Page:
Arão Tempo said, in a statement to the Lusa agency, that he visited this Thursday his clients, who have been detained since 28 and 30 June, in the civil prison of Cabinda, accused of rebellion, outrage against the State and criminal association, who reported the "difficult moments" they are going through at this time.
"They are still in detention, I'm getting out of jail now, we talked and they told me that there's a lack of water, they can't bathe, the relatives can't feed their relatives, because even the police can't feed the people, who are going through difficult times", he said.
As for a response from the court to the request to contest administrative acts, which he sent about a month ago, he said that "unfortunately", to date he has not received any statement from the shift judge.
"I don't know why, it's been almost a month without a statement. I go to the court several times to find out about the order, but I have never been informed of anything", he stressed.
According to Aaron Tempo, "this arrest is arbitrary and illegal" because the detainees have not committed any crime.
"Because it is a pamphlet, there has not been any trouble or disturbance of public order, so I believe that it is an exercise of citizenship and human rights and does not constitute any crime," he stressed.
The lawyer stressed that he will wait for more this week and if there is no pronouncement on the application he will move on to the 'habeas corpus' request.
The defence also expressed concern about the overcrowding in jail, pointing out that "there are inmates sleeping in the corridors for lack of space".
"Each cell houses eight or more inmates, having capacity for five, which means there is little space, which is complicated, especially at this time when we have to obey the distance," he said.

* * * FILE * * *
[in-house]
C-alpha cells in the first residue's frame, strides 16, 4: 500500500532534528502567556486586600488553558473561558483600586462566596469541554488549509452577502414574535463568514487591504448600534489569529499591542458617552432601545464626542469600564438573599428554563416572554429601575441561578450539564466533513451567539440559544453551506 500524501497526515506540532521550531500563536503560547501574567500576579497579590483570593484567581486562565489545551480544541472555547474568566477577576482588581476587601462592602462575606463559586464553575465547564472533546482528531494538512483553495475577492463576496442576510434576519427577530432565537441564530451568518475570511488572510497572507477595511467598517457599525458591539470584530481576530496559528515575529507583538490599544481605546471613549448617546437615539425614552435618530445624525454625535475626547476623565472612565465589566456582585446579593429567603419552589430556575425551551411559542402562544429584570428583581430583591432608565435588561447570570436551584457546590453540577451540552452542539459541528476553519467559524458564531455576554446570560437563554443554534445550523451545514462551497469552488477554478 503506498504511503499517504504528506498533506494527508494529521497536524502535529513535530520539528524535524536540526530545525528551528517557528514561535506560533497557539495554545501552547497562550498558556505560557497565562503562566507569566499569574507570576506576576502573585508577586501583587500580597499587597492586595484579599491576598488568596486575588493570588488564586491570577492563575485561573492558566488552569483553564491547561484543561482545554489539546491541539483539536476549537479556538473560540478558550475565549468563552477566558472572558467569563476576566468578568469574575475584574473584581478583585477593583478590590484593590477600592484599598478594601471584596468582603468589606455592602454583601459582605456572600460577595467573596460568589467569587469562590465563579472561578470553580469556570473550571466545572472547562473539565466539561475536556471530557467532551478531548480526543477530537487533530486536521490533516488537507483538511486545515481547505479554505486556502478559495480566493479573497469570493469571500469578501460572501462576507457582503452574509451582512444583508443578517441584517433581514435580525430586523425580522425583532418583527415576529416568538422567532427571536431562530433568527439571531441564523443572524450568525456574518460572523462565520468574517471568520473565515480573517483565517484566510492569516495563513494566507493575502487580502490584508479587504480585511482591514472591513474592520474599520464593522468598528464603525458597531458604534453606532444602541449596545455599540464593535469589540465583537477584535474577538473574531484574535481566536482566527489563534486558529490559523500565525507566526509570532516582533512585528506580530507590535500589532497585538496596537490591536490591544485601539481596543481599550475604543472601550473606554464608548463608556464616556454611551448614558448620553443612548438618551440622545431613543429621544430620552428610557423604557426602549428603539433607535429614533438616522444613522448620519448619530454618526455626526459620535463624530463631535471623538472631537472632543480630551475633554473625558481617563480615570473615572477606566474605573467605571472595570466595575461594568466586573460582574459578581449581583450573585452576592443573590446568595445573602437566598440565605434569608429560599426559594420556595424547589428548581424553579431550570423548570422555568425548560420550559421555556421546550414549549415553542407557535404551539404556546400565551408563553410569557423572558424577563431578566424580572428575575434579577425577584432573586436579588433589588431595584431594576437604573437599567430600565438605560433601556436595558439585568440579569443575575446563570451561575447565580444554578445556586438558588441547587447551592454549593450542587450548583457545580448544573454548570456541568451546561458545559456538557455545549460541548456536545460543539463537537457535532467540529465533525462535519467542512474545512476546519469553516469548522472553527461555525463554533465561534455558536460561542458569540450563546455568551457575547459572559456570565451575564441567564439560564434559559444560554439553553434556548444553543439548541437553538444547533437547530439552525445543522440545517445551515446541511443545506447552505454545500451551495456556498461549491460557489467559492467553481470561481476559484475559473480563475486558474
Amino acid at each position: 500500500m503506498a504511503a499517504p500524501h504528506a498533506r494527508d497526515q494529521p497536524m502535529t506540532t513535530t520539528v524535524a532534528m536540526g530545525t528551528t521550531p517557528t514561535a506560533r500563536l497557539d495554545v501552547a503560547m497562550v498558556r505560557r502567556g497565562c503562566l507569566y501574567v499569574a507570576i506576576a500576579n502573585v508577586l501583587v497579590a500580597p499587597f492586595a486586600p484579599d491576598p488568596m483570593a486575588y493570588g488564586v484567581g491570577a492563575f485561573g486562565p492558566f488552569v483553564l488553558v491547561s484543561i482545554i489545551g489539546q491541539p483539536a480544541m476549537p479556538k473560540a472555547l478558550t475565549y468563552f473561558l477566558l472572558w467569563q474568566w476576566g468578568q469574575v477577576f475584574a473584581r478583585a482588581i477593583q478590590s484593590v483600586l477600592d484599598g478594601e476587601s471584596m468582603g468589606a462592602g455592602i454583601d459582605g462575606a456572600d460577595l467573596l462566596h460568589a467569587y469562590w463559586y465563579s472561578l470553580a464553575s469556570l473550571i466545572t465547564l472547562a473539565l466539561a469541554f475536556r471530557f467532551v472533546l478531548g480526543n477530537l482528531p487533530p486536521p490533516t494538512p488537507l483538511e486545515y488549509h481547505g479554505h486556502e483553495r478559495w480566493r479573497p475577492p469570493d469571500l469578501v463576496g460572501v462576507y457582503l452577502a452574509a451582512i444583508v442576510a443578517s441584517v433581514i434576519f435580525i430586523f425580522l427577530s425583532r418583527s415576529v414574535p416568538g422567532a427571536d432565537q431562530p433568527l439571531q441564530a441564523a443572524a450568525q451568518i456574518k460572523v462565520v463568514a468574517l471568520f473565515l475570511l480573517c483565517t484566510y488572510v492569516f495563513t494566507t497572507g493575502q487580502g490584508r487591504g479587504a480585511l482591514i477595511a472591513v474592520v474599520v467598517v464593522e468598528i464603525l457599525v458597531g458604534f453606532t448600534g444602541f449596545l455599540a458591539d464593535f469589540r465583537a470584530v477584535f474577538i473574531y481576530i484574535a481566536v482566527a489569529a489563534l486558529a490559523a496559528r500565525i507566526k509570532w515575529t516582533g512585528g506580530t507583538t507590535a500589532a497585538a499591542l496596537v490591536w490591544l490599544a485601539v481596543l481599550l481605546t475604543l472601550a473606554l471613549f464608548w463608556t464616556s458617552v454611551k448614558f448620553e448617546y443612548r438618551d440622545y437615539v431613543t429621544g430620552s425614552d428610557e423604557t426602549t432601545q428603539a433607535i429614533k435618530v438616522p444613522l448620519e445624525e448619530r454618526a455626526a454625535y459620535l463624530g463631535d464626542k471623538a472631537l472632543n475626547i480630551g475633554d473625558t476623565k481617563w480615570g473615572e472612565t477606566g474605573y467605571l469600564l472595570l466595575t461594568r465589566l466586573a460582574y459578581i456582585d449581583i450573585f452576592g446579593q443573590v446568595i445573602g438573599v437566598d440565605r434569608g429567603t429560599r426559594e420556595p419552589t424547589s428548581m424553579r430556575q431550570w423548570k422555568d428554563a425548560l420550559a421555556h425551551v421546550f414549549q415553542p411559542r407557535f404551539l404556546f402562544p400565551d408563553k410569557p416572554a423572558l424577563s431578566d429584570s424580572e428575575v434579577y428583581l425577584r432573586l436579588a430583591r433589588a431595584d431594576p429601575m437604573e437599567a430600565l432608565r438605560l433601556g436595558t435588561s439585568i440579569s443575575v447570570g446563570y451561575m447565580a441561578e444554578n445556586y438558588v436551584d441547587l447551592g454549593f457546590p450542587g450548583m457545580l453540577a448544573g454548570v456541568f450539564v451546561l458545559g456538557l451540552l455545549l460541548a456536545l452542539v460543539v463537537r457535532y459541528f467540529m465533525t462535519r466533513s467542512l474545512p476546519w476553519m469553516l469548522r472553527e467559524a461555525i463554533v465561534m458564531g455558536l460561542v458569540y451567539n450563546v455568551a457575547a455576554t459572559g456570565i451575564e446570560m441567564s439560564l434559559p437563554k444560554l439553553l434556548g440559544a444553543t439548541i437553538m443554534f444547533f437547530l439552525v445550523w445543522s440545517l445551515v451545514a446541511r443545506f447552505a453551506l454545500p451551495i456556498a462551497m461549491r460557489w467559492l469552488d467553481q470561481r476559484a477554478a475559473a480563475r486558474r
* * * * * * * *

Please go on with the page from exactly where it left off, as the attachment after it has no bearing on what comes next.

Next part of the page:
For Arão Tempo, without a response to the request, the court "systematically violates the inmate's right, all the more so because in criminal cases there must be speed, because there is the presumption of innocence".
The three activists, who belong to the political organisation Union of Cabindans for Independence (UCI), Maurício Gimbi (president), André Bônzela (vice-president) and João Mampuela (director of the president's office), were arrested on 28 and 30 June.
The arrests took place the day before they were put on the street labels, whose authorship was attributed to the movement created a year ago, with the words: "below the weapons, below the war, Cabinda is not Angola, live the dialogue".
The differences in Cabinda province, an enclave in northern Angola, is led by the so-called independence supporters of the Cabinda State Liberation Front - Armed Forces of Cabinda (FLEC-FAC), an organization that has been fighting for independence in that territory for about 50 years, from which much of Angola's oil is extracted.
At the basis of the challenge is what they call the "Angolan military invasion, after the signing, in 1975, of the Alvor Agreement", a document with which they consider that "the Portuguese political authorities, without any consultation with the Cabindese, handed them over to the Angolans".
FLEC-FAC recalls that on 1 February 1885 the Treaty of Simulambuco was signed, making that enclave a "Portuguese protectorate", which is the basis of the fight for the territory's independence.